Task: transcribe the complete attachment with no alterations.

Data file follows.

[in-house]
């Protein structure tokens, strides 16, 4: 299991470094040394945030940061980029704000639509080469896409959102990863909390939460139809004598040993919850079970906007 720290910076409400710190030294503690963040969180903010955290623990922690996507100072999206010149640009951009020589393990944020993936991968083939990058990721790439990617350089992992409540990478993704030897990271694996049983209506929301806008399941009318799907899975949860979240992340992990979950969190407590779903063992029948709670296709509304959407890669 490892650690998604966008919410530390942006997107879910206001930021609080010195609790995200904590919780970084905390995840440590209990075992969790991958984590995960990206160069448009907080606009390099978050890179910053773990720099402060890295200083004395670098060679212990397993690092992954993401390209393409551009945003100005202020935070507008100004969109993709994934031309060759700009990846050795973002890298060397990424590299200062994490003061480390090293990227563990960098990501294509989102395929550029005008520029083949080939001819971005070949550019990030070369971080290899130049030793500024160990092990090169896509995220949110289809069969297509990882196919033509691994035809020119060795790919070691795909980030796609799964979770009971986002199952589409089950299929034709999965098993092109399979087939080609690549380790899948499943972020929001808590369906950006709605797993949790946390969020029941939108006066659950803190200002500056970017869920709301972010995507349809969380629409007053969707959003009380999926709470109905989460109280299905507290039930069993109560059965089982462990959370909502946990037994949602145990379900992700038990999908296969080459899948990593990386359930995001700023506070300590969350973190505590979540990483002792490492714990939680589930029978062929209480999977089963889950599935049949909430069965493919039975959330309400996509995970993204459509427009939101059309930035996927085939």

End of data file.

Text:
[in-house]
């Protein structure tokens, strides 16, 4: 299991470094040394945030940061980029704000639509080469896409959102990863909390939460139809004598040993919850079970906007 720290910076409400710190030294503690963040969180903010955290623990922690996507100072999206010149640009951009020589393990944020993936991968083939990058990721790439990617350089992992409540990478993704030897990271694996049983209506929301806008399941009318799907899975949860979240992340992990979950969190407590779903063992029948709670296709509304959407890669 490892650690998604966008919410530390942006997107879910206001930021609080010195609790995200904590919780970084905390995840440590209990075992969790991958984590995960990206160069448009907080606009390099978050890179910053773990720099402060890295200083004395670098060679212990397993690092992954993401390209393409551009945003100005202020935070507008100004969109993709994934031309060759700009990846050795973002890298060397990424590299200062994490003061480390090293990227563990960098990501294509989102395929550029005008520029083949080939001819971005070949550019990030070369971080290899130049030793500024160990092990090169896509995220949110289809069969297509990882196919033509691994035809020119060795790919070691795909980030796609799964979770009971986002199952589409089950299929034709999965098993092109399979087939080609690549380790899948499943972020929001808590369906950006709605797993949790946390969020029941939108006066659950803190200002500056970017869920709301972010995507349809969380629409007053969707959003009380999926709470109905989460109280299905507290039930069993109560059965089982462990959370909502946990037994949602145990379900992700038990999908296969080459899948990593990386359930995001700023506070300590969350973190505590979540990483002792490492714990939680589930029978062929209480999977089963889950599935049949909430069965493919039975959330309400996509995970993204459509427009939101059309930035996927085939």